“Your guess is as good as mine. It looks as if they've got some kind of a headquarters over at Number 1. Perhaps he left his armament there while they did the job on the lobby. He may not have liked carrying live bullets around with him so near to the flames. Anyway, war's declared now, and we're going to have quite a job on our hands. Main thing is to keep an eye on their car. They'll be pretty desperate to get away. But they've somehow got to kill us first. They're in a nasty fix and they'll fight like hellcats.”

I finished fixing the cut. James Bond had been watching cabin Number 1. Now he said, “Better get under cover. They may have got something heavy in there, and they'll have finished fixing the Horror's foot.” He got to his feet. He suddenly yanked my arm and said, “Quick!” At the same time I heard the tinkle of glass away on the right and a deafening rattle that I supposed was some kind of machine-gun. On our heels, bullets whipped into the side of the lobby building.

James Bond smiled. “Sorry again, Viv! My reactions don't seem all that smart tonight. I'll do better.” He paused. “Now, let's just think for a minute.”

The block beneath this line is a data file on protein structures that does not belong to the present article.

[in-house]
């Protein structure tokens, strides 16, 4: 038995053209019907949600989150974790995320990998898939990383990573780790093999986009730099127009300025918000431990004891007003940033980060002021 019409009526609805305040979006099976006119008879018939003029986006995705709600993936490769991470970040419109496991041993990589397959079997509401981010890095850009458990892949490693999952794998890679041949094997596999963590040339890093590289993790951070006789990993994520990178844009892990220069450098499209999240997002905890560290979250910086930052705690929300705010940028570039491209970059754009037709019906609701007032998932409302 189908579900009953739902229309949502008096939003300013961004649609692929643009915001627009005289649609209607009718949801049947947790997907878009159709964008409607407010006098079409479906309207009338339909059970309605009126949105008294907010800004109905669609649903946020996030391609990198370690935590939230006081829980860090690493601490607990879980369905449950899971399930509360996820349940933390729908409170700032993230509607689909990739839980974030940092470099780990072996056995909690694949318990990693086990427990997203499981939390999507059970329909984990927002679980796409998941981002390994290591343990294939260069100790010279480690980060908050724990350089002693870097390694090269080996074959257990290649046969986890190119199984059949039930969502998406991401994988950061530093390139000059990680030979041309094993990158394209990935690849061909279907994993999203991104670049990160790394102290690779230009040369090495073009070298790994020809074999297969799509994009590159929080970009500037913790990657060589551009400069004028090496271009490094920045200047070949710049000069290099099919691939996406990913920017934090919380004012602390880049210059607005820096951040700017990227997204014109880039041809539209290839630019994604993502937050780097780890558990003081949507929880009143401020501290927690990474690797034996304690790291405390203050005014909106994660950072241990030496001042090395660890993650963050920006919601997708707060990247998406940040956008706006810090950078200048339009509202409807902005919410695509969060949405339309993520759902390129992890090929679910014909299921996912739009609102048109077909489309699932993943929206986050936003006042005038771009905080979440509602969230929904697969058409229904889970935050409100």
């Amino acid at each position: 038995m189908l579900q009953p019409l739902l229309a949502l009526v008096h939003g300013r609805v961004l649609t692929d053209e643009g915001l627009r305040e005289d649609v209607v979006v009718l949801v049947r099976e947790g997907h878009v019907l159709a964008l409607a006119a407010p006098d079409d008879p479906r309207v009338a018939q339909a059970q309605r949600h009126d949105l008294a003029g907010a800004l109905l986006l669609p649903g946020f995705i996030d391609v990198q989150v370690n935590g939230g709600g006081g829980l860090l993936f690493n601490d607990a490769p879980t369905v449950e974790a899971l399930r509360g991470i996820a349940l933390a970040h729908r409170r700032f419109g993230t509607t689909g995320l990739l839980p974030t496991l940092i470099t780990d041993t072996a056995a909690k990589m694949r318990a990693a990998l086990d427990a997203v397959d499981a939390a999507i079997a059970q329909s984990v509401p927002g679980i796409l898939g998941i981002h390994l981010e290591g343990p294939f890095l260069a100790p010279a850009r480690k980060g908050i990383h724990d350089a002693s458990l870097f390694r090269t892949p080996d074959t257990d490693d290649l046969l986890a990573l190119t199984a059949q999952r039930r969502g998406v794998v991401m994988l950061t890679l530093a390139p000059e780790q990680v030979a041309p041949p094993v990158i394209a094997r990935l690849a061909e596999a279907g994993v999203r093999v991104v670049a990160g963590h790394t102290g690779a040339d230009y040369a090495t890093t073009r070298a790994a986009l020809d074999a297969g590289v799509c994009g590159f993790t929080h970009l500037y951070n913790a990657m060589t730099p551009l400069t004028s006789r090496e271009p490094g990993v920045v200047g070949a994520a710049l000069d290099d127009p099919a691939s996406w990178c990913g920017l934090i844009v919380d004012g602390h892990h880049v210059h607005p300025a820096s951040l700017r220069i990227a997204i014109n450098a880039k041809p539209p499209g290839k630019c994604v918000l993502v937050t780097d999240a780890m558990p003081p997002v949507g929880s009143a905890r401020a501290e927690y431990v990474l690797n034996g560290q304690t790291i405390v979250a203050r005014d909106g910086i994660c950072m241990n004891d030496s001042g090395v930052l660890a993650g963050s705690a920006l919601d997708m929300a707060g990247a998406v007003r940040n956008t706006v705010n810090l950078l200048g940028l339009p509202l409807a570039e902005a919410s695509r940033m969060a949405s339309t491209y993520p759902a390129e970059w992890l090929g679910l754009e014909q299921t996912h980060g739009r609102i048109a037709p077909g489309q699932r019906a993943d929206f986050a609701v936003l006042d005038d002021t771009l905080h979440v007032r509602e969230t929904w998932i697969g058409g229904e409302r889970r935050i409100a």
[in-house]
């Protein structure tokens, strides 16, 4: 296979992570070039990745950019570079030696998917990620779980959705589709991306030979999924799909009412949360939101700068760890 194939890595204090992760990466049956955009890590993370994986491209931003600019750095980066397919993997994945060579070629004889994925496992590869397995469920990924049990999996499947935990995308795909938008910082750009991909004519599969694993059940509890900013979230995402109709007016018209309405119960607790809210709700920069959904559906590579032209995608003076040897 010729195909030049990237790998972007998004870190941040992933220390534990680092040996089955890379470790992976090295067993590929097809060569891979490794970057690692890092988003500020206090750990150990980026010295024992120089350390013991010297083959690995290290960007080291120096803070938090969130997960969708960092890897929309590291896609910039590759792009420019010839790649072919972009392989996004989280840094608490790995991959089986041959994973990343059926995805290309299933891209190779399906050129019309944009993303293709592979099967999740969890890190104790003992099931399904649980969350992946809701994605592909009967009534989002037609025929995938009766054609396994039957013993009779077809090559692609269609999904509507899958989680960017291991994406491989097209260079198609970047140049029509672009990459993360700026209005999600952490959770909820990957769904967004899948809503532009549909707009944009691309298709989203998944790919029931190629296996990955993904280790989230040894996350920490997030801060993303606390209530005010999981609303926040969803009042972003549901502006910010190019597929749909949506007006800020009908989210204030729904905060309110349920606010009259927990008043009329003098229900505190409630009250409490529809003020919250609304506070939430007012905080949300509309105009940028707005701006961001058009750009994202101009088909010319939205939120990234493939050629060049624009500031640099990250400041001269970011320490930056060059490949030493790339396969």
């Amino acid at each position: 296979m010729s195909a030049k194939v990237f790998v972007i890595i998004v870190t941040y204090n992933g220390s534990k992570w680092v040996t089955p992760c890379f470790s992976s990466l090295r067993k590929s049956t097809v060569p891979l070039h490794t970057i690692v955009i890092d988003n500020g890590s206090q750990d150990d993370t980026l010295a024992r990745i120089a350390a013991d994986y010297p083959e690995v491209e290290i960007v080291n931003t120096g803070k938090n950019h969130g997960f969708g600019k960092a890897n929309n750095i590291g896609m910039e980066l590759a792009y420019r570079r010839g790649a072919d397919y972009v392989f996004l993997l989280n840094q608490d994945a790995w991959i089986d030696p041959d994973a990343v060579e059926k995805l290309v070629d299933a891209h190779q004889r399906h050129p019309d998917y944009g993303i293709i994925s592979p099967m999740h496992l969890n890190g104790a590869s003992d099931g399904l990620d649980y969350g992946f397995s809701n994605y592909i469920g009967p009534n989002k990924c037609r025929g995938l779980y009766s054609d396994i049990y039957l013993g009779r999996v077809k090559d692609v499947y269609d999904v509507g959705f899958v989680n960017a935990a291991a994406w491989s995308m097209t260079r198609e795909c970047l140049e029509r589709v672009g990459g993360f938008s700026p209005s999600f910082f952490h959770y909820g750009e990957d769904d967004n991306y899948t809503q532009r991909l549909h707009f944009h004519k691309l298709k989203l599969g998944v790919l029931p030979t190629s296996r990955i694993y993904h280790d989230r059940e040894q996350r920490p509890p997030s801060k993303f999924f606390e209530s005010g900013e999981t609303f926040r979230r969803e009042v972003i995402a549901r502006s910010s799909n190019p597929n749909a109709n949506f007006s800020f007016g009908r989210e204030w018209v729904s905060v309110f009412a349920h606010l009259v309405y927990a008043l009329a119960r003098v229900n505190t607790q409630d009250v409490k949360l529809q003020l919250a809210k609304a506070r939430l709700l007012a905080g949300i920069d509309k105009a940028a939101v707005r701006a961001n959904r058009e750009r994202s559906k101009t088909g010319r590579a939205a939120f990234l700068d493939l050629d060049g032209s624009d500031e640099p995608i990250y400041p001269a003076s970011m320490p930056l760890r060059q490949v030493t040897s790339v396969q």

It was a long minute, and I was sweating with heat from the burning lobby. Now there was only the north wall and the bit we were sheltering behind as far as the front door. The rest was a mass of flames. But the wind was still blowing the fire southward, and it seemed to me that this last bit of masonry might stand up a long while yet. Most of the cabins were on their way to burning out and, on that side of the clearing, there was a lessening of the glare and sparks. It crossed my mind that the blaze must have been visible for miles, perhaps even as far as Lake George or Glens Falls, yet no one had turned up to help. Probably the highway patrols and the fire services had enough on their hands with the havoc caused by the storm. And, as for their beloved forests, they would reckon that no fire could spread through this soaking landscape.

James Bond said, “Now this is what we're going to do. First of all, I want you somewhere where you can help but where I don't have to worry about you. Otherwise, if I know these men, they'll concentrate on you and guess that I'll do anything, even let them get away rather than let you get hurt.”

“Is that true?”